KEIR RADNEDGE COMMENTARY —- Sir Stirling Moss never won the motor racing world title yet the circuit hero who has died at 90 remains the sport’s greatest British romantic hero.
Moss became a household favourite in the 1950s, in the days when racing drivers ‘owned’ an identity because – to an extent – their faces could be seen in a manner which safety precautions have denied today’s grand prix stars such as even Lewis Hamilton.
He won 16 grand prix races in a far shorter schedule and was four times world title runner-up. But he entered all forms of competition – which meant up to 60 races in a year – and drove 84 different makes of car across the course of his career.
But for his sense of sportsmanship, Moss could have been Britain’s first world champion in 1958 instead of compatriot Mike Hawthorn. He lost the title by a single point that year after asking stewards to reinstate disqualified Hawthorn at the Portuguese Grand Prix.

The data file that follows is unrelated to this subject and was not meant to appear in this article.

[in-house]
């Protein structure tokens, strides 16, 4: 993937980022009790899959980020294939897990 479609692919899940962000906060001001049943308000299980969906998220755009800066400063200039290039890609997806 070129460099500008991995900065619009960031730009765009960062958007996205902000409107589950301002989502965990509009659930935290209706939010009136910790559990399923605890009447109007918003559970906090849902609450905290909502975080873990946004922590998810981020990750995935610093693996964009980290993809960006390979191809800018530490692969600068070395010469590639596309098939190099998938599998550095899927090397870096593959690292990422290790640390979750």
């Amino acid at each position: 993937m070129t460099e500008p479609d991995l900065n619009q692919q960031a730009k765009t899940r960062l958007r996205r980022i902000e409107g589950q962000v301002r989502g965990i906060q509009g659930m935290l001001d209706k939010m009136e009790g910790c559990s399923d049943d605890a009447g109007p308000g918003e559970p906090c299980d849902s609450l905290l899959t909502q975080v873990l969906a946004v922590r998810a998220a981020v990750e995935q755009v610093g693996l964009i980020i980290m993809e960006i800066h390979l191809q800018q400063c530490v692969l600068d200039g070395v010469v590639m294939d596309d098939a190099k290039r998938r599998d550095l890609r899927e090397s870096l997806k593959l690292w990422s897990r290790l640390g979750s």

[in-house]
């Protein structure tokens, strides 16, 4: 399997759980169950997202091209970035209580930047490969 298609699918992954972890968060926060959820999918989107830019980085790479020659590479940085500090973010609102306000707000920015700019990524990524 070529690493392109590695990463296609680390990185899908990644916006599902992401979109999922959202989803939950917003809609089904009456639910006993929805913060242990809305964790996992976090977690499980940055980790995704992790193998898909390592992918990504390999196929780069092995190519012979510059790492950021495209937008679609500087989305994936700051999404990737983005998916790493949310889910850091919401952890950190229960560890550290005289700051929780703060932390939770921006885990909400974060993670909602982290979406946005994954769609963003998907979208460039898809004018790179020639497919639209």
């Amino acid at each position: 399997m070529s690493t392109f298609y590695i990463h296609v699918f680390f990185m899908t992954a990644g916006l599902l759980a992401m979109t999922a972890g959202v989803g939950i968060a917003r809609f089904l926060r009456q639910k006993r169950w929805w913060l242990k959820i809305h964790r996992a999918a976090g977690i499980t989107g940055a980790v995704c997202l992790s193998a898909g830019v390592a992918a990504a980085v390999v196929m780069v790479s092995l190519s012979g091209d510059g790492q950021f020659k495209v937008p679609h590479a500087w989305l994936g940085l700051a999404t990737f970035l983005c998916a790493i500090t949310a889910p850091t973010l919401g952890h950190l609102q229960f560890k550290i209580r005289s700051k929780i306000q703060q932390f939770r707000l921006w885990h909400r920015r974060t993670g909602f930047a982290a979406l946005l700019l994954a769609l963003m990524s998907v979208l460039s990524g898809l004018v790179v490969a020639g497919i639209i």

In 1955 he was signed by Mercedes-Benz to race in F1 alongside the great Juan Manuel Fangio, who beat him to the title.
However that year he also delivered one of the most exceptional drives of his generation during the Mille Miglia, a punishing road race in Italy. Driving a Mercedes-Benz 300SLR he set a record and beat Fangio by 32 minutes.
Moss was known for enjoying life to the full in a manner certainly befitting a superstar of today.
He was named BBC Sports Personality of the Year in 1961, the year of his forced retirement after a crash which left him in a coma. He went on to run a property business with his family as well as racing at historic meetings before retiring from race driving in 2011, at the age of 81.
In his later life, he suffered from health problems and spent 134 days in hospital in 2016 after suffering a chest infection in Singapore in 2016.